Out of the Cold: Older Jews and Insulation this Winter

As we gear up towards winter in the UK, we are reminded of the older people in Eastern Europe who face the winter cold with dread. Harsh winters, Covid-19 and an energy crisis are leading to increased anxiety among our client group.

Over the past 10 years we have invested the UK Jewish community’s generous donations into repairing the most dilapidated and run-down homes in Ukraine, Moldova and Georgia. The primary focus has always been to make homes warmer, drier and safer for inhabitants. In the face of poor Governmental infrastructures to invest in developing new and better-quality housing, this work has ensured thousands of people can live out their remaining years with dignity.

This winter, as the world’s attention has been on COP26 and global commitments to combat the climate crisis through improved environmental policies and practices, we are proud of the environmental benefits of our home repairs programme.

Insufficient, outdated and often centralised heating systems in Eastern Europe, built during Soviet times, lead to overcompensation in CO2 emissions. This means more fuel is needed to achieve an adequate level of heat. With around 70% of Ukraine’s emissions coming from its energy sector, and the fact that this energy is by and large produced using fossil fuels (UNDP), the underdeveloped housing sector is having a detrimental environmental impact.

According to the International Finance Corporation with the World Bank Group, in Ukraine, the heating of multi-storey residential buildings is estimated to account for around 50 percent of all energy losses, costing the country around $3 billion per year. Of the 17.6 billion cubic meters of gas consumed in Ukraine in 2016, more than half could have been saved through energy-efficiency improvements and modernisations in the housing sector, leading to a cleaner environment and reduced emissions.

When we look at the homes where Jewish older people live, these statistics come to life. Flats and homes are poorly insulated, with ill-fitting and broken windows and doors, leading to extensive heat loss. Elderly Jews whom we support frequently report average temperatures indoors of 15-17 degrees celsius, even when the heating is on. As one of our partners wrote:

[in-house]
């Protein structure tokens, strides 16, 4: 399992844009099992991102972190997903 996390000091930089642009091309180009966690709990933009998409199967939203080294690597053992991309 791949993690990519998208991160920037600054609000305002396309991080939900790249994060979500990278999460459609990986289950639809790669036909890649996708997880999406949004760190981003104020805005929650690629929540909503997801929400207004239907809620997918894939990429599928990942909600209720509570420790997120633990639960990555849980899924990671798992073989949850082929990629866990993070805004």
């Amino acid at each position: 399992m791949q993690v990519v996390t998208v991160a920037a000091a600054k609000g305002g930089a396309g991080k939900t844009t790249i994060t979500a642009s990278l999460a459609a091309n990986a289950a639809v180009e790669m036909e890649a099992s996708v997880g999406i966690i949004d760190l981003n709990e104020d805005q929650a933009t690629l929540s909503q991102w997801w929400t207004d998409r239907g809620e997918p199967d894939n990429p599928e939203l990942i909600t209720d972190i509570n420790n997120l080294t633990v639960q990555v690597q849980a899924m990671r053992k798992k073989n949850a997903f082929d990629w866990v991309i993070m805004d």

In a house where the walls let the cold through, even the slightest cold outside causes the temperature in the apartment to drop. In winter, Alla walked around the apartment dressed in many clothes all the time, and on the coldest days, she even put on mittens and slept fully dressed. The temperature in the apartment in winter dropped to 14 degrees. 

(Sumy, Ukraine, 2021)

Another partner wrote:

The windows were dilapidated, old, in disrepair, with huge cracks through which dust and gasoline smells flew from the street, it was very noisy. In the cold season, it blew out of the windows, and during the rains, water flowed through the cracks onto the windowsill. Due to constant drafts, cold and dampness in the apartment, Julia was often sick, had to turn on an electric heater to heat the room, which led to an increase in electricity bills. Within the framework of Home Repairs project, the balcony block was replaced in the room, the window in the kitchen was changed, which closes tightly now, retains heat and does not allow extraneous sounds and dust to enter the room.

(Kharkiv, Ukraine, 2021)

Low pensions (averaging £110 a month in Ukraine) and high utility bills mean items such as electric heaters are considered a luxury. And paying for their own repairs, such as insulation or window replacement, is entirely unaffordable for our client group.

Making these homes more energy efficient through better insulation to combat heat loss not only helps our clients live in warmer homes and pay less for their energy bills, but also contributes towards lowering emissions more generally.

Since 2018 working in Ukraine, Moldova and Georgia, we have installed over 800 new windows, 160 new doors, and repaired 190 balcony units. 63 homes have been insulated. This year we plan to repair more than 200 additional homes.

However, global costs for building materials have skyrocketed. We will not be able to complete these repairs without your help. With older people shielding against Covid-19 for a second winter, making sure they are warm and safe is our utmost priority. And with the climate crisis more tangible than ever, we must play our part to ensure repairs have an additional, positive impact in mitigating further harm to our planet.

You can read more, and support World Jewish Relief’s Winter Appeal, at www.worldjewishrelief.org/winter.

mark

Pictured - Mark Kitainik, whose flat was renovated by World Jewish Relief. Before, the constant cold, dampness and mould on the window frames aggravated Mark's depressive mood associated with the loss of his wife. He had to constantly plug the cracks in the windows with different insulation materials to stop cold, rain, and snow coming into the apartment. He was often ill and anxious.

Share this article

News